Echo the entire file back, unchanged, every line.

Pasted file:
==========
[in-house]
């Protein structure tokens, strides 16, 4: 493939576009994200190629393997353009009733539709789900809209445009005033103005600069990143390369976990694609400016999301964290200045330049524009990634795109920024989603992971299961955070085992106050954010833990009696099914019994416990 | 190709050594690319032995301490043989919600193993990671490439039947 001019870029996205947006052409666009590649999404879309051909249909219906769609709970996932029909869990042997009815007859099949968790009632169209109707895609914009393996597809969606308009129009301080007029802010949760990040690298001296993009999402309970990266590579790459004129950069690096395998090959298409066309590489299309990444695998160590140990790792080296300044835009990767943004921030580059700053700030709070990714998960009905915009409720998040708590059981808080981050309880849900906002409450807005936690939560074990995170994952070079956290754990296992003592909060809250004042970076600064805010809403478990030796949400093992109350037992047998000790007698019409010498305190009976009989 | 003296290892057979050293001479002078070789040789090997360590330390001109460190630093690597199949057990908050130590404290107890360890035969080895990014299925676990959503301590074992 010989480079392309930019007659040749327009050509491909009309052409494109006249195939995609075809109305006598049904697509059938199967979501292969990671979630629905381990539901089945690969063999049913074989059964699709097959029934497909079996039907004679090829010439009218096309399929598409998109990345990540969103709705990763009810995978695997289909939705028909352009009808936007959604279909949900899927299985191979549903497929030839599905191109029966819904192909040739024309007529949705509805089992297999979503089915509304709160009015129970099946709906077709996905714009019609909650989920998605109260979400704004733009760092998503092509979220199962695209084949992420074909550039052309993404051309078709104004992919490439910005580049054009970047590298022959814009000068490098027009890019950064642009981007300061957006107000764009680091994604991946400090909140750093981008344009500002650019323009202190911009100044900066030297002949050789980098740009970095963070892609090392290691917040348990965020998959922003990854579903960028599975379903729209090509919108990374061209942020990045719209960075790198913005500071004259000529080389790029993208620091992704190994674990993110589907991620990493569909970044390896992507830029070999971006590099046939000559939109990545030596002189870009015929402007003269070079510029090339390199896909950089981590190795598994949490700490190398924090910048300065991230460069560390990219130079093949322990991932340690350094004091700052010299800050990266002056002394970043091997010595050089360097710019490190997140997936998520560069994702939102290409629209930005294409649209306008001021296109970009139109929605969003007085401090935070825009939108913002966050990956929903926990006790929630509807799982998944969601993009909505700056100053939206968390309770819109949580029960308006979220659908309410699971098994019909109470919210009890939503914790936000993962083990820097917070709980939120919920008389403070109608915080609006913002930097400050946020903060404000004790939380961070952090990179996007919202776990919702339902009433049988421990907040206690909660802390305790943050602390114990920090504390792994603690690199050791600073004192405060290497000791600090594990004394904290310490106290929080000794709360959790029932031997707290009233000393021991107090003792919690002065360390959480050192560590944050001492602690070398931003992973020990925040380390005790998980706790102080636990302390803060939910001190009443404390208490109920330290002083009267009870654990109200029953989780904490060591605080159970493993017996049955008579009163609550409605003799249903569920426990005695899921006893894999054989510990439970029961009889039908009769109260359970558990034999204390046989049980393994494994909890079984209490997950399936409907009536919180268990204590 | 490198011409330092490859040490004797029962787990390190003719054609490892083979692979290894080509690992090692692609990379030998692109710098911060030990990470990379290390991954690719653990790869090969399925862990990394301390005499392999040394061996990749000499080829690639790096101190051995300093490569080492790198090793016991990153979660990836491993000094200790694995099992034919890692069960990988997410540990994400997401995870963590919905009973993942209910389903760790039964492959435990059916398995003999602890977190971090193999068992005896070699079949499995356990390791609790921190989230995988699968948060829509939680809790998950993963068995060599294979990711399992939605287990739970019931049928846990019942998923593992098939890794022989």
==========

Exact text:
[in-house]
């Protein structure tokens, strides 16, 4: 493939576009994200190629393997353009009733539709789900809209445009005033103005600069990143390369976990694609400016999301964290200045330049524009990634795109920024989603992971299961955070085992106050954010833990009696099914019994416990 | 190709050594690319032995301490043989919600193993990671490439039947 001019870029996205947006052409666009590649999404879309051909249909219906769609709970996932029909869990042997009815007859099949968790009632169209109707895609914009393996597809969606308009129009301080007029802010949760990040690298001296993009999402309970990266590579790459004129950069690096395998090959298409066309590489299309990444695998160590140990790792080296300044835009990767943004921030580059700053700030709070990714998960009905915009409720998040708590059981808080981050309880849900906002409450807005936690939560074990995170994952070079956290754990296992003592909060809250004042970076600064805010809403478990030796949400093992109350037992047998000790007698019409010498305190009976009989 | 003296290892057979050293001479002078070789040789090997360590330390001109460190630093690597199949057990908050130590404290107890360890035969080895990014299925676990959503301590074992 010989480079392309930019007659040749327009050509491909009309052409494109006249195939995609075809109305006598049904697509059938199967979501292969990671979630629905381990539901089945690969063999049913074989059964699709097959029934497909079996039907004679090829010439009218096309399929598409998109990345990540969103709705990763009810995978695997289909939705028909352009009808936007959604279909949900899927299985191979549903497929030839599905191109029966819904192909040739024309007529949705509805089992297999979503089915509304709160009015129970099946709906077709996905714009019609909650989920998605109260979400704004733009760092998503092509979220199962695209084949992420074909550039052309993404051309078709104004992919490439910005580049054009970047590298022959814009000068490098027009890019950064642009981007300061957006107000764009680091994604991946400090909140750093981008344009500002650019323009202190911009100044900066030297002949050789980098740009970095963070892609090392290691917040348990965020998959922003990854579903960028599975379903729209090509919108990374061209942020990045719209960075790198913005500071004259000529080389790029993208620091992704190994674990993110589907991620990493569909970044390896992507830029070999971006590099046939000559939109990545030596002189870009015929402007003269070079510029090339390199896909950089981590190795598994949490700490190398924090910048300065991230460069560390990219130079093949322990991932340690350094004091700052010299800050990266002056002394970043091997010595050089360097710019490190997140997936998520560069994702939102290409629209930005294409649209306008001021296109970009139109929605969003007085401090935070825009939108913002966050990956929903926990006790929630509807799982998944969601993009909505700056100053939206968390309770819109949580029960308006979220659908309410699971098994019909109470919210009890939503914790936000993962083990820097917070709980939120919920008389403070109608915080609006913002930097400050946020903060404000004790939380961070952090990179996007919202776990919702339902009433049988421990907040206690909660802390305790943050602390114990920090504390792994603690690199050791600073004192405060290497000791600090594990004394904290310490106290929080000794709360959790029932031997707290009233000393021991107090003792919690002065360390959480050192560590944050001492602690070398931003992973020990925040380390005790998980706790102080636990302390803060939910001190009443404390208490109920330290002083009267009870654990109200029953989780904490060591605080159970493993017996049955008579009163609550409605003799249903569920426990005695899921006893894999054989510990439970029961009889039908009769109260359970558990034999204390046989049980393994494994909890079984209490997950399936409907009536919180268990204590 | 490198011409330092490859040490004797029962787990390190003719054609490892083979692979290894080509690992090692692609990379030998692109710098911060030990990470990379290390991954690719653990790869090969399925862990990394301390005499392999040394061996990749000499080829690639790096101190051995300093490569080492790198090793016991990153979660990836491993000094200790694995099992034919890692069960990988997410540990994400997401995870963590919905009973993942209910389903760790039964492959435990059916398995003999602890977190971090193999068992005896070699079949499995356990390791609790921190989230995988699968948060829509939680809790998950993963068995060599294979990711399992939605287990739970019931049928846990019942998923593992098939890794022989």